The "kink" part went in to make a snappy acronym and because SSC doesn't tell you what you should be SSC about. Safe, Sane and Consensual trout fishing?

Alluding to the rack, an archetypal torture instrument, has been criticized, but to me it signifies our transformation of atrocity into ecstasy, and admits that though we may enjoy some dark fantasies, we realize them harmlessly.

RACK is admittedly more confrontational than SSC. It's defiant, the same way the GLBT community uses "queer." RACK allows us the freedom to have non-PC (politically correct) fantasies. Don't a lot of us enjoy non-consensual fantasies, either from the topside or the bottom side? We enjoy them in our literature; we may very well enjoy them while we play. But we act them out responsibly and consensually.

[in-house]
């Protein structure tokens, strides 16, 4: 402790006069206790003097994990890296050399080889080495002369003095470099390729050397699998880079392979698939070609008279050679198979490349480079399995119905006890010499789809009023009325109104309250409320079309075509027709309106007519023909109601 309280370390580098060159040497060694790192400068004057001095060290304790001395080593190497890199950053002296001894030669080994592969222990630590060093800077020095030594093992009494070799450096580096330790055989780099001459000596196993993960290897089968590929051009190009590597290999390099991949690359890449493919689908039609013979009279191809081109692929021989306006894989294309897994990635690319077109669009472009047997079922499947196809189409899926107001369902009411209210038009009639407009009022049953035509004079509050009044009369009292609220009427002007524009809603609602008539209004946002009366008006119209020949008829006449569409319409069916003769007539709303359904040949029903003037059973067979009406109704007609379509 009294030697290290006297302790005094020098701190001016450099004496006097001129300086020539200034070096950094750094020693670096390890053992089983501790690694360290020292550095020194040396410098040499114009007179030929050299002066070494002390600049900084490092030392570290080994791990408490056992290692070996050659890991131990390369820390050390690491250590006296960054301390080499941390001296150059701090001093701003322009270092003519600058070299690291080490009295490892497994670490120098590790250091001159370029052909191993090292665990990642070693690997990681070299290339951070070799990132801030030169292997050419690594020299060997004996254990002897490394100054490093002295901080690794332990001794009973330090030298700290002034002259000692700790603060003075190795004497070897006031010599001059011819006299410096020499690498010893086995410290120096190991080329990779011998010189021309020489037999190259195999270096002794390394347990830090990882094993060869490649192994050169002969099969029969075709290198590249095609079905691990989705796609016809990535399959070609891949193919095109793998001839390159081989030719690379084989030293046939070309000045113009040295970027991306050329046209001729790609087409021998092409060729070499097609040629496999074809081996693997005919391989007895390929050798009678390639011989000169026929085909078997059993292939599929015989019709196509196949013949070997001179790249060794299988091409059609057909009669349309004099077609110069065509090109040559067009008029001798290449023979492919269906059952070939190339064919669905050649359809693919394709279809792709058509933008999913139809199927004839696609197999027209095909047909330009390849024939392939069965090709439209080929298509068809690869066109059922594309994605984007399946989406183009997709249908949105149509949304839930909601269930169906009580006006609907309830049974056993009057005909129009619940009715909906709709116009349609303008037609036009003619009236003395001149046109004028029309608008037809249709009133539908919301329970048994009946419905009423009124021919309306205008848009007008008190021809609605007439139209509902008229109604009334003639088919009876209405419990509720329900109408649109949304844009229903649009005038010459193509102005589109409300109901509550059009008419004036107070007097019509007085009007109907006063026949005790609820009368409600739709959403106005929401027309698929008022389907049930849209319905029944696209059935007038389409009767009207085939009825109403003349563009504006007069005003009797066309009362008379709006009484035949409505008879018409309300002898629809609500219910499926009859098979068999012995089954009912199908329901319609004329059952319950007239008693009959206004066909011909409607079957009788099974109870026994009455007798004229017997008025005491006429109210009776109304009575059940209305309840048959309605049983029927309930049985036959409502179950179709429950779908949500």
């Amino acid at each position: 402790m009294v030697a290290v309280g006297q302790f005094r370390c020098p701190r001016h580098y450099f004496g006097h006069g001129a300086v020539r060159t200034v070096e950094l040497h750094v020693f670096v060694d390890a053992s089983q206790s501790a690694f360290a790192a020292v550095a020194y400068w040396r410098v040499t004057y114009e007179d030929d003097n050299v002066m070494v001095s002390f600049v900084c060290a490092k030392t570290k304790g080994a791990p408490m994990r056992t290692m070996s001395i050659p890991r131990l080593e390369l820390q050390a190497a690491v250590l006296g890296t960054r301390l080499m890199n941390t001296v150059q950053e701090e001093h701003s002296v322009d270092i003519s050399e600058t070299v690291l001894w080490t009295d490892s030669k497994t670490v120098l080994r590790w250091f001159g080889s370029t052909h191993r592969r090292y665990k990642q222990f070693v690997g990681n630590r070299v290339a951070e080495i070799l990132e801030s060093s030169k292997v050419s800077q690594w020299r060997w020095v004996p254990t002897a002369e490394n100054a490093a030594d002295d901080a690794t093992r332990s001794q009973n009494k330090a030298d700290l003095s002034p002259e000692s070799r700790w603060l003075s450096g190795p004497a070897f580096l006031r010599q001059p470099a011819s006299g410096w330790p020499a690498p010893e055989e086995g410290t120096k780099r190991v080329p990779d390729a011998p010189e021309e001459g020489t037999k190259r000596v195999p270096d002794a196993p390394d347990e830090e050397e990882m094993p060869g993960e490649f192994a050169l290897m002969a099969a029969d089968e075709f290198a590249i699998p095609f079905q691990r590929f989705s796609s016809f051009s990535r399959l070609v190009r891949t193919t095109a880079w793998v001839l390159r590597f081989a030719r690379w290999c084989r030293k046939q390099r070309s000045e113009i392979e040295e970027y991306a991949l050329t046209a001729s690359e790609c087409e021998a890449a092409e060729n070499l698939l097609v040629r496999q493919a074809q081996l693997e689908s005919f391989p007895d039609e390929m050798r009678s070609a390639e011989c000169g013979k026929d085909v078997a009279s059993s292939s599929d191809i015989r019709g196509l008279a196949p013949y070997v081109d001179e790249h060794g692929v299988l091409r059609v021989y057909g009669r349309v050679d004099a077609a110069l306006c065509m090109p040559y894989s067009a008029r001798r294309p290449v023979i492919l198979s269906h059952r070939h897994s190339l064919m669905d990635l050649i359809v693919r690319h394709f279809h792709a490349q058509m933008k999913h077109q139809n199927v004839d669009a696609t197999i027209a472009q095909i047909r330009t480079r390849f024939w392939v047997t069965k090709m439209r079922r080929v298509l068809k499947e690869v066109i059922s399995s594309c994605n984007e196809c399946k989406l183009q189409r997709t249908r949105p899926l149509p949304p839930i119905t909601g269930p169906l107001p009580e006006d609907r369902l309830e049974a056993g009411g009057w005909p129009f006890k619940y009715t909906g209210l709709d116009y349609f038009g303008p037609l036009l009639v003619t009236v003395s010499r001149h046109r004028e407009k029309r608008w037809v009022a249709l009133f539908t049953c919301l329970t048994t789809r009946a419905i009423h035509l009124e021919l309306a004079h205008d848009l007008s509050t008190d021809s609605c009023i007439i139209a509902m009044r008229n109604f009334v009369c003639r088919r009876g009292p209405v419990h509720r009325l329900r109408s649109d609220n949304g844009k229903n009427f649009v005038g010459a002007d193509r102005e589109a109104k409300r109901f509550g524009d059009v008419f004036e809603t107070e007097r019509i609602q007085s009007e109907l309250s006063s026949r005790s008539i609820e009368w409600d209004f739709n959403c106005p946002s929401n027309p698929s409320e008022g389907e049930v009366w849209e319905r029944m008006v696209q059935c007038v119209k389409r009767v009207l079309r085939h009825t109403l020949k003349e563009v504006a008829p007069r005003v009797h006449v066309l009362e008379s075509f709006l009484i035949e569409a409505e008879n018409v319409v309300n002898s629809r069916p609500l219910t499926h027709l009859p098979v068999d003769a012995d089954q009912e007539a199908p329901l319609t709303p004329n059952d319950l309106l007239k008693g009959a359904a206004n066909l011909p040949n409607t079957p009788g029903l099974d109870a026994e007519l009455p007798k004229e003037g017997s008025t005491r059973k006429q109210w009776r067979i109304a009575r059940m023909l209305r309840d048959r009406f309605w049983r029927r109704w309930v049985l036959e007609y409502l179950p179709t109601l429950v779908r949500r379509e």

Permission is granted to reproduce and distribute this essay, as long as it's reproduced in its entirety and is attributed to:

Gary Switch
Contributing Editor
Prometheus Magazine
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Safe, Sane, and Consensual